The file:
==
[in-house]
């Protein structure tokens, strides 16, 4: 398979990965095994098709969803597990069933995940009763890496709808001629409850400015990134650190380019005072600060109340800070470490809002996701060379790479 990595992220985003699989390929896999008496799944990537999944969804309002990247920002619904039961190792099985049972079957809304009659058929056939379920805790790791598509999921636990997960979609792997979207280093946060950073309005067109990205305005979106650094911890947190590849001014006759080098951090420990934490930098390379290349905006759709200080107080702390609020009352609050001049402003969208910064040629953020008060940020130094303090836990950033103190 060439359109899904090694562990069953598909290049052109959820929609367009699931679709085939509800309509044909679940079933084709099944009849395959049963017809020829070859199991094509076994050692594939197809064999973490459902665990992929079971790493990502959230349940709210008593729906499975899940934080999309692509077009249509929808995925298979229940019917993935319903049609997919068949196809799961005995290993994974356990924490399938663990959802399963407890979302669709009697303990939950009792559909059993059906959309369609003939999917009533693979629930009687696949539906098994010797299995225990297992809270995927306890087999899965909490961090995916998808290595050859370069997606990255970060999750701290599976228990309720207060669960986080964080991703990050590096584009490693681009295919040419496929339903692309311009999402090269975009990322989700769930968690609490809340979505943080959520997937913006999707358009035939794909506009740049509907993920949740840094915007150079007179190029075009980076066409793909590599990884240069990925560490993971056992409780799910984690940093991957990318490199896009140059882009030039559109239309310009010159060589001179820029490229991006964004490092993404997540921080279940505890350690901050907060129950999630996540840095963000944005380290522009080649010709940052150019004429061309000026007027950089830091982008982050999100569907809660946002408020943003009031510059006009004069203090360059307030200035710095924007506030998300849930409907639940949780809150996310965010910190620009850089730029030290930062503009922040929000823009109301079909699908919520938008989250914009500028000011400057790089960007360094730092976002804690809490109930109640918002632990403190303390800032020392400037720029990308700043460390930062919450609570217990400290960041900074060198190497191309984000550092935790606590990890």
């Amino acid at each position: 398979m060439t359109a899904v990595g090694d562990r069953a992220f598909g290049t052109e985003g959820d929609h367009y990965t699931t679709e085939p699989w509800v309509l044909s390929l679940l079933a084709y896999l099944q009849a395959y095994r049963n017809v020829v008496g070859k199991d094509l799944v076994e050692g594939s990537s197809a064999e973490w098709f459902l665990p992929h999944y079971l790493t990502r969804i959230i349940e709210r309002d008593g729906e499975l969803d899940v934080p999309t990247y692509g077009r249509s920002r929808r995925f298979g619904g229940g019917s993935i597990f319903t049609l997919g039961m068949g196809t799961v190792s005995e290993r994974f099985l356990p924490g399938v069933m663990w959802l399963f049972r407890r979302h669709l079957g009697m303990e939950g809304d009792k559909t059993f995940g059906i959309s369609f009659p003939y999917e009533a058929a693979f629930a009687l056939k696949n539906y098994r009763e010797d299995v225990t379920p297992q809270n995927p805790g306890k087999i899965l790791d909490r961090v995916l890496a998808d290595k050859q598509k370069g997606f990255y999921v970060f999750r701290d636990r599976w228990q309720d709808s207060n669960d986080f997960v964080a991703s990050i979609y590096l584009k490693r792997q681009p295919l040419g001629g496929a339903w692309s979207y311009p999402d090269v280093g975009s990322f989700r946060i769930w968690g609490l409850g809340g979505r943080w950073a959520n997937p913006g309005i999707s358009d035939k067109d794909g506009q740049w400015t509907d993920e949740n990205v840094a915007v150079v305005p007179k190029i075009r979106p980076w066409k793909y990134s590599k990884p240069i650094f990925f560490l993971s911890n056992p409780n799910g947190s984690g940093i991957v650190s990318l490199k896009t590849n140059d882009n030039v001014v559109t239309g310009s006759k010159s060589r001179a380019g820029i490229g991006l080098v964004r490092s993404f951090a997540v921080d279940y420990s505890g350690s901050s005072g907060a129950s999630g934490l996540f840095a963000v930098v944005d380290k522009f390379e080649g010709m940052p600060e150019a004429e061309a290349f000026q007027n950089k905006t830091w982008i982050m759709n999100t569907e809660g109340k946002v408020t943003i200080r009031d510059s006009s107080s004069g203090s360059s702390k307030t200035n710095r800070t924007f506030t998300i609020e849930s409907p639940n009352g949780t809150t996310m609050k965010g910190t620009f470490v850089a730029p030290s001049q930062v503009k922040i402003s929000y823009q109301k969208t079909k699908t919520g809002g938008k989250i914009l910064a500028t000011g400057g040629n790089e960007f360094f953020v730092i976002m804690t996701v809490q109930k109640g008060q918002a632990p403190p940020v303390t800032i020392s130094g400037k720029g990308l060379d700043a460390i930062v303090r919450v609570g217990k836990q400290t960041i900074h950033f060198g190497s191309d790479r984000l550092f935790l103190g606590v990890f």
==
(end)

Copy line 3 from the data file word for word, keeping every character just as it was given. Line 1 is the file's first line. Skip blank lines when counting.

């Amino acid at each position: 398979m060439t359109a899904v990595g090694d562990r069953a992220f598909g290049t052109e985003g959820d929609h367009y990965t699931t679709e085939p699989w509800v309509l044909s390929l679940l079933a084709y896999l099944q009849a395959y095994r049963n017809v020829v008496g070859k199991d094509l799944v076994e050692g594939s990537s197809a064999e973490w098709f459902l665990p992929h999944y079971l790493t990502r969804i959230i349940e709210r309002d008593g729906e499975l969803d899940v934080p999309t990247y692509g077009r249509s920002r929808r995925f298979g619904g229940g019917s993935i597990f319903t049609l997919g039961m068949g196809t799961v190792s005995e290993r994974f099985l356990p924490g399938v069933m663990w959802l399963f049972r407890r979302h669709l079957g009697m303990e939950g809304d009792k559909t059993f995940g059906i959309s369609f009659p003939y999917e009533a058929a693979f629930a009687l056939k696949n539906y098994r009763e010797d299995v225990t379920p297992q809270n995927p805790g306890k087999i899965l790791d909490r961090v995916l890496a998808d290595k050859q598509k370069g997606f990255y999921v970060f999750r701290d636990r599976w228990q309720d709808s207060n669960d986080f997960v964080a991703s990050i979609y590096l584009k490693r792997q681009p295919l040419g001629g496929a339903w692309s979207y311009p999402d090269v280093g975009s990322f989700r946060i769930w968690g609490l409850g809340g979505r943080w950073a959520n997937p913006g309005i999707s358009d035939k067109d794909g506009q740049w400015t509907d993920e949740n990205v840094a915007v150079v305005p007179k190029i075009r979106p980076w066409k793909y990134s590599k990884p240069i650094f990925f560490l993971s911890n056992p409780n799910g947190s984690g940093i991957v650190s990318l490199k896009t590849n140059d882009n030039v001014v559109t239309g310009s006759k010159s060589r001179a380019g820029i490229g991006l080098v964004r490092s993404f951090a997540v921080d279940y420990s505890g350690s901050s005072g907060a129950s999630g934490l996540f840095a963000v930098v944005d380290k522009f390379e080649g010709m940052p600060e150019a004429e061309a290349f000026q007027n950089k905006t830091w982008i982050m759709n999100t569907e809660g109340k946002v408020t943003i200080r009031d510059s006009s107080s004069g203090s360059s702390k307030t200035n710095r800070t924007f506030t998300i609020e849930s409907p639940n009352g949780t809150t996310m609050k965010g910190t620009f470490v850089a730029p030290s001049q930062v503009k922040i402003s929000y823009q109301k969208t079909k699908t919520g809002g938008k989250i914009l910064a500028t000011g400057g040629n790089e960007f360094f953020v730092i976002m804690t996701v809490q109930k109640g008060q918002a632990p403190p940020v303390t800032i020392s130094g400037k720029g990308l060379d700043a460390i930062v303090r919450v609570g217990k836990q400290t960041i900074h950033f060198g190497s191309d790479r984000l550092f935790l103190g606590v990890f």